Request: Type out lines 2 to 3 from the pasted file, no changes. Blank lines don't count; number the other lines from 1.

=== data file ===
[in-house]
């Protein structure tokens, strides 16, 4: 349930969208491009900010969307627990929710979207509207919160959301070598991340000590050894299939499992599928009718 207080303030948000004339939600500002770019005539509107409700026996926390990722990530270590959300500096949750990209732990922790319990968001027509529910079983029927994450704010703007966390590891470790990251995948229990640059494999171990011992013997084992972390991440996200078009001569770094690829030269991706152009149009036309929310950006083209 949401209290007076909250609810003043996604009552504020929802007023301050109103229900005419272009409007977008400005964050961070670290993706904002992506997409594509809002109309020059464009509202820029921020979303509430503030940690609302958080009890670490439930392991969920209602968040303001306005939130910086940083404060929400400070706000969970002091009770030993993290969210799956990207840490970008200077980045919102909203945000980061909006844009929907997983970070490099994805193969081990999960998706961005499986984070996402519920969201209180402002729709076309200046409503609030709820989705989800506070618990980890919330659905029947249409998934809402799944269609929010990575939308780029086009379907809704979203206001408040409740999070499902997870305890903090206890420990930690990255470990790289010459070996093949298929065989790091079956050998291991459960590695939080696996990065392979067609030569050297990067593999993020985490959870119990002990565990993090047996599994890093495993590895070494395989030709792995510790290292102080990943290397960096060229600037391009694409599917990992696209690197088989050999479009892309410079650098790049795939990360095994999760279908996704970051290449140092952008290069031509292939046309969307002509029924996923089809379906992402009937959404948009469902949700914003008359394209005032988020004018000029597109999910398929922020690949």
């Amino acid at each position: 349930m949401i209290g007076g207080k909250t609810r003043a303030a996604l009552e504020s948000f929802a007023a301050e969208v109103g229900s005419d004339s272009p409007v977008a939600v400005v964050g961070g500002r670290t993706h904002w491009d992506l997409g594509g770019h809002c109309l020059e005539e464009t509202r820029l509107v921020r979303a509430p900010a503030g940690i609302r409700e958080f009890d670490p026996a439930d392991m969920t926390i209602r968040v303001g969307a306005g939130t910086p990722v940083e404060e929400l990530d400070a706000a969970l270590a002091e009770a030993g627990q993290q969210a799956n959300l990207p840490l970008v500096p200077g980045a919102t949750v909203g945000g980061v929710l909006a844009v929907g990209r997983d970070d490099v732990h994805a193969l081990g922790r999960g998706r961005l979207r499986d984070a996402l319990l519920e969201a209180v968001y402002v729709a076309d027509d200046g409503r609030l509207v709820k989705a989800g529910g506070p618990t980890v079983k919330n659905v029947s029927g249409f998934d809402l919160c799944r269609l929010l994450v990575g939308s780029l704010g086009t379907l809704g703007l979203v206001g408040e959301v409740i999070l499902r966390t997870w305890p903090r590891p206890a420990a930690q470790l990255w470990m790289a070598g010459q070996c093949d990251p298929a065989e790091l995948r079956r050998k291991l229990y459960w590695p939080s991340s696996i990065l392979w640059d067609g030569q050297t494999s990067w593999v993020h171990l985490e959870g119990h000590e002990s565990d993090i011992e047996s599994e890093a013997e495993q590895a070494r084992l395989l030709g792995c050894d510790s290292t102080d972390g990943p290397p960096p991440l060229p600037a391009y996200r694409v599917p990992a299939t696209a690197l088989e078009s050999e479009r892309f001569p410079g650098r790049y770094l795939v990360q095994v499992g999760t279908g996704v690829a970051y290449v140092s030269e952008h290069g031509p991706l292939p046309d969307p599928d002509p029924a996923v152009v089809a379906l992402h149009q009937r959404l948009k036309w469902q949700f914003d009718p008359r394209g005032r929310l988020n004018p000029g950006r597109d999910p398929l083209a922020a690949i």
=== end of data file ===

């Protein structure tokens, strides 16, 4: 349930969208491009900010969307627990929710979207509207919160959301070598991340000590050894299939499992599928009718 207080303030948000004339939600500002770019005539509107409700026996926390990722990530270590959300500096949750990209732990922790319990968001027509529910079983029927994450704010703007966390590891470790990251995948229990640059494999171990011992013997084992972390991440996200078009001569770094690829030269991706152009149009036309929310950006083209 949401209290007076909250609810003043996604009552504020929802007023301050109103229900005419272009409007977008400005964050961070670290993706904002992506997409594509809002109309020059464009509202820029921020979303509430503030940690609302958080009890670490439930392991969920209602968040303001306005939130910086940083404060929400400070706000969970002091009770030993993290969210799956990207840490970008200077980045919102909203945000980061909006844009929907997983970070490099994805193969081990999960998706961005499986984070996402519920969201209180402002729709076309200046409503609030709820989705989800506070618990980890919330659905029947249409998934809402799944269609929010990575939308780029086009379907809704979203206001408040409740999070499902997870305890903090206890420990930690990255470990790289010459070996093949298929065989790091079956050998291991459960590695939080696996990065392979067609030569050297990067593999993020985490959870119990002990565990993090047996599994890093495993590895070494395989030709792995510790290292102080990943290397960096060229600037391009694409599917990992696209690197088989050999479009892309410079650098790049795939990360095994999760279908996704970051290449140092952008290069031509292939046309969307002509029924996923089809379906992402009937959404948009469902949700914003008359394209005032988020004018000029597109999910398929922020690949």
């Amino acid at each position: 349930m949401i209290g007076g207080k909250t609810r003043a303030a996604l009552e504020s948000f929802a007023a301050e969208v109103g229900s005419d004339s272009p409007v977008a939600v400005v964050g961070g500002r670290t993706h904002w491009d992506l997409g594509g770019h809002c109309l020059e005539e464009t509202r820029l509107v921020r979303a509430p900010a503030g940690i609302r409700e958080f009890d670490p026996a439930d392991m969920t926390i209602r968040v303001g969307a306005g939130t910086p990722v940083e404060e929400l990530d400070a706000a969970l270590a002091e009770a030993g627990q993290q969210a799956n959300l990207p840490l970008v500096p200077g980045a919102t949750v909203g945000g980061v929710l909006a844009v929907g990209r997983d970070d490099v732990h994805a193969l081990g922790r999960g998706r961005l979207r499986d984070a996402l319990l519920e969201a209180v968001y402002v729709a076309d027509d200046g409503r609030l509207v709820k989705a989800g529910g506070p618990t980890v079983k919330n659905v029947s029927g249409f998934d809402l919160c799944r269609l929010l994450v990575g939308s780029l704010g086009t379907l809704g703007l979203v206001g408040e959301v409740i999070l499902r966390t997870w305890p903090r590891p206890a420990a930690q470790l990255w470990m790289a070598g010459q070996c093949d990251p298929a065989e790091l995948r079956r050998k291991l229990y459960w590695p939080s991340s696996i990065l392979w640059d067609g030569q050297t494999s990067w593999v993020h171990l985490e959870g119990h000590e002990s565990d993090i011992e047996s599994e890093a013997e495993q590895a070494r084992l395989l030709g792995c050894d510790s290292t102080d972390g990943p290397p960096p991440l060229p600037a391009y996200r694409v599917p990992a299939t696209a690197l088989e078009s050999e479009r892309f001569p410079g650098r790049y770094l795939v990360q095994v499992g999760t279908g996704v690829a970051y290449v140092s030269e952008h290069g031509p991706l292939p046309d969307p599928d002509p029924a996923v152009v089809a379906l992402h149009q009937r959404l948009k036309w469902q949700f914003d009718p008359r394209g005032r929310l988020n004018p000029g950006r597109d999910p398929l083209a922020a690949i």